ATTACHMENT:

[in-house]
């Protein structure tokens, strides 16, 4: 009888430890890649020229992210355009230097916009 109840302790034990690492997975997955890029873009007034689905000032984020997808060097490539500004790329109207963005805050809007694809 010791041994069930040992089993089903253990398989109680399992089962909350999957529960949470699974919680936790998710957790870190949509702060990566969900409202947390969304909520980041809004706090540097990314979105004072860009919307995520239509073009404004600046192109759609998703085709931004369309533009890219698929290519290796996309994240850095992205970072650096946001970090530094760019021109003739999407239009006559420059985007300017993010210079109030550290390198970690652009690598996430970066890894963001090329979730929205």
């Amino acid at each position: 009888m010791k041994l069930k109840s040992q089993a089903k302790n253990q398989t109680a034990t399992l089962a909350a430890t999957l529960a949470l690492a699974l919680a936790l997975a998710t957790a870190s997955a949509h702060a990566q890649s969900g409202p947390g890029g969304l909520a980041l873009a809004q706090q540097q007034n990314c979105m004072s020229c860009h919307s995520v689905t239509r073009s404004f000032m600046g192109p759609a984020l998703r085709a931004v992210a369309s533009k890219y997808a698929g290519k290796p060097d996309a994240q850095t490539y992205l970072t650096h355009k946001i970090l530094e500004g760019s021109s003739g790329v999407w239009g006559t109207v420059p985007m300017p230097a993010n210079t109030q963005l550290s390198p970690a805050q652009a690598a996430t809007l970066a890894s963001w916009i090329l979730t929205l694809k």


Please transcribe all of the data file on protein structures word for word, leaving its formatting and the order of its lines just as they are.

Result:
[in-house]
């Protein structure tokens, strides 16, 4: 009888430890890649020229992210355009230097916009 109840302790034990690492997975997955890029873009007034689905000032984020997808060097490539500004790329109207963005805050809007694809 010791041994069930040992089993089903253990398989109680399992089962909350999957529960949470699974919680936790998710957790870190949509702060990566969900409202947390969304909520980041809004706090540097990314979105004072860009919307995520239509073009404004600046192109759609998703085709931004369309533009890219698929290519290796996309994240850095992205970072650096946001970090530094760019021109003739999407239009006559420059985007300017993010210079109030550290390198970690652009690598996430970066890894963001090329979730929205």
């Amino acid at each position: 009888m010791k041994l069930k109840s040992q089993a089903k302790n253990q398989t109680a034990t399992l089962a909350a430890t999957l529960a949470l690492a699974l919680a936790l997975a998710t957790a870190s997955a949509h702060a990566q890649s969900g409202p947390g890029g969304l909520a980041l873009a809004q706090q540097q007034n990314c979105m004072s020229c860009h919307s995520v689905t239509r073009s404004f000032m600046g192109p759609a984020l998703r085709a931004v992210a369309s533009k890219y997808a698929g290519k290796p060097d996309a994240q850095t490539y992205l970072t650096h355009k946001i970090l530094e500004g760019s021109s003739g790329v999407w239009g006559t109207v420059p985007m300017p230097a993010n210079t109030q963005l550290s390198p970690a805050q652009a690598a996430t809007l970066a890894s963001w916009i090329l979730t929205l694809k």